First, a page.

The Political Orientation of Conservatism
In his public lecture on The Origins of the Modern American Conservative Motion given to the Heritage Foundation in 2003, Dr. Spike Lee Jonathan Edwards cited Charles Taze Russell Kirk, writer of The Conservative Mind as providing the cardinal thought upon which American conservativism is essentially based, calling it ordered liberty.
Kirk described six basic "canons" or rules of conservatism:
1. A Godhead intent, as well as personal conscience, regulations society;
2. Traditional life is filled with assortment and enigma while most extremist systems are characterized by a narrowing uniformity;
3. Civilized society necessitates orders and classes;
4. Place and freedom are inseparably connected;
5. Man must command his volition and his appetite, knowing that he is governed more than by emotion than by reason; and
6. Society must change slowly.
Edwards states that "the work established convincingly that there was a tradition of American conservativism that had existed since the Founding of the Republic. With one book, Charles Taze Russell Kirk made conservativism intellectually acceptable in America. Indeed, he gave the conservative motion its name." Looking back at Kirks claims, one can analyze the statements that "A Godhead intent, as well as personal conscience, regulations society", and " Civilized society necessitates orders and classes."
The Doctrine of Liberalism
A Godhead purpose presupposes not only that a deity is at hand, but that it's purpose can be determined. A personal scruples is, of course, a substance of subjectivity. A spiritual position looks to be indispensable to conservative thought. According to Professor Gerhard Rempel of Horse Opera New England College, "to understand the Enlightenment and the foundations of democracy is to cognize that doctrinal matter was less of import than overall philosophy." It wasn't as much Descartes' ground as it was Newtons Laws. Not abstraction and definition, but rather observation and experience. The existent powerfulness of ground put not in the possession, but in the aquisition of truth. The ideal for cognition was a additional development of 17th century logic and scientific discipline with an accent on:
The peculiar rather than the general;
Observable facts rather than principles;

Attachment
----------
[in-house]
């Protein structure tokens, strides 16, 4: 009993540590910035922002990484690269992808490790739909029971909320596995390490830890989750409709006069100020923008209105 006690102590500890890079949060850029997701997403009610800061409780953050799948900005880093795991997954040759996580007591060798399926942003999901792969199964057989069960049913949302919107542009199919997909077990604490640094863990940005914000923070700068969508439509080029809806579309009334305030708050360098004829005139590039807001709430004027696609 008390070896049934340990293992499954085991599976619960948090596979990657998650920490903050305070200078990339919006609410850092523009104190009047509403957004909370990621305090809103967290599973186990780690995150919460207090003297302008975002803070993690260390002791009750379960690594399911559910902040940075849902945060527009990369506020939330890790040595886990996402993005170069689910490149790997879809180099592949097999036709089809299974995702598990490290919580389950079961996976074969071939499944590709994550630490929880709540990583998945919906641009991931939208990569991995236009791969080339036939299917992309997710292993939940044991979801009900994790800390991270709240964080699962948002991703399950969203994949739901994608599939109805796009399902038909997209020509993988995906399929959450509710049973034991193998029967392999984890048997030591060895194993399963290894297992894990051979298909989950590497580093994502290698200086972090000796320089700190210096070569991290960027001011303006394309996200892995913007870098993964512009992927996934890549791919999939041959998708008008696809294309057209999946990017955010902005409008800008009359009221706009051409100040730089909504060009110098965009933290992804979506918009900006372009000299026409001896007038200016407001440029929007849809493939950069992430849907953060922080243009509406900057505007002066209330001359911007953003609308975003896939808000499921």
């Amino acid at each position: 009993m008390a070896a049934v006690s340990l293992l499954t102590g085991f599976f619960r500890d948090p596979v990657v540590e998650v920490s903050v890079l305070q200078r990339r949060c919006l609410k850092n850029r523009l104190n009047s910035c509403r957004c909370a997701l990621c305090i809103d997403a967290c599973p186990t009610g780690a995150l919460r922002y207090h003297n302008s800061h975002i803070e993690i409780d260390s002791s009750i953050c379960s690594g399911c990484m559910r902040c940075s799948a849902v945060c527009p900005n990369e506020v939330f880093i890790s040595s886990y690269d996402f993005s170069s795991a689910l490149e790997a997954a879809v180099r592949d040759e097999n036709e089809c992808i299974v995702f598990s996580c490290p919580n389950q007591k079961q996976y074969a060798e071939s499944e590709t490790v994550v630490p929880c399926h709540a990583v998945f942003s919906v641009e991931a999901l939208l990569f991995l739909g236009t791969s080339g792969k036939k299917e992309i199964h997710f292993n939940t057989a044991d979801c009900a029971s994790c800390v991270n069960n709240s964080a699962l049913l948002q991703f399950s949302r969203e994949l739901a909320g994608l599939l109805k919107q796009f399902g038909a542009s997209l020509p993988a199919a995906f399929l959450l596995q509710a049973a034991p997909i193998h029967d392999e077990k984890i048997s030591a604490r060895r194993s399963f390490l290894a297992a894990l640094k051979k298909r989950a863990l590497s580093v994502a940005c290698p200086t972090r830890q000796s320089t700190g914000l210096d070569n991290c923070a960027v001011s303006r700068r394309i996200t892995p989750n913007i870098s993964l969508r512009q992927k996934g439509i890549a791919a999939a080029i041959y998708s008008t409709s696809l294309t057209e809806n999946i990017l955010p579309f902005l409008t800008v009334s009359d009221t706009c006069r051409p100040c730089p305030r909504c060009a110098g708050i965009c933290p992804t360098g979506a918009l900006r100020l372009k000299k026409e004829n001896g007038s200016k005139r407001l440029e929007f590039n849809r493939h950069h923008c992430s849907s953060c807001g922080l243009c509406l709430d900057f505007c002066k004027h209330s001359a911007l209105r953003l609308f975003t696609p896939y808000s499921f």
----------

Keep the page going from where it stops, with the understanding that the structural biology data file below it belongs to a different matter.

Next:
Experience rather than rational speculation.
Liberalism is more than easily recognized for what it is not, than for what it is. Chester A. Arthur Schlesinger, Jr. points out in his essay on Liberalism in America: A Note for Europeans that "the absence of feudal system is a basic factor in accounting for the pervading liberalism of the American political climate." Arthur Arthur Arthur Schlesinger adds that "The absence of feudal system meant the absence of a unchanging and constraining societal order, and it meant equally the absence of a profound societal passionateness to uproot and destruct that order." Above all, it looks to be establish in the application of critical thinking.
According to Schlesinger, "The usage of words like liberalism and conservativism immediately raise inquiries of definition". Today, each position be givens toward defining the other in the most negative of terms. American liberalism in Schlesinger's words, experiences that "realism is the beginning of strength, and that illusion, while productive of fleeting enthusiasm, will be in the end a beginning of catastrophe."
Emerson said, "the basic difference was between the political political political political party of the past and the party of the future, between the party of memory and the party of hope. It is still true that the American progressive believes that society can and should be improved, and that the manner to better it is to use human intelligence to societal and economical problems. The conservative, on the other hand, opposes attempts at purposeful alteration -- especially when they endanger the existent statistical distribution of powerfulness and wealthiness -- because he believes that things are about as good as they can be reasonably expected to be, and that any alteration is more than likely than not to be for the worse."
The Age of Enlightenment by Professor Gerhard Rempel, Horse Opera New England College
Liberalism in United States by Chester A. Arthur Schlesinger, Jr. from The Politics of Hope
The Origins of Modern Conservatism by Spike Lee Jonathan Edwards PhD. Heritage Lecture #811
Ralph Waldo Emerson; selected quotes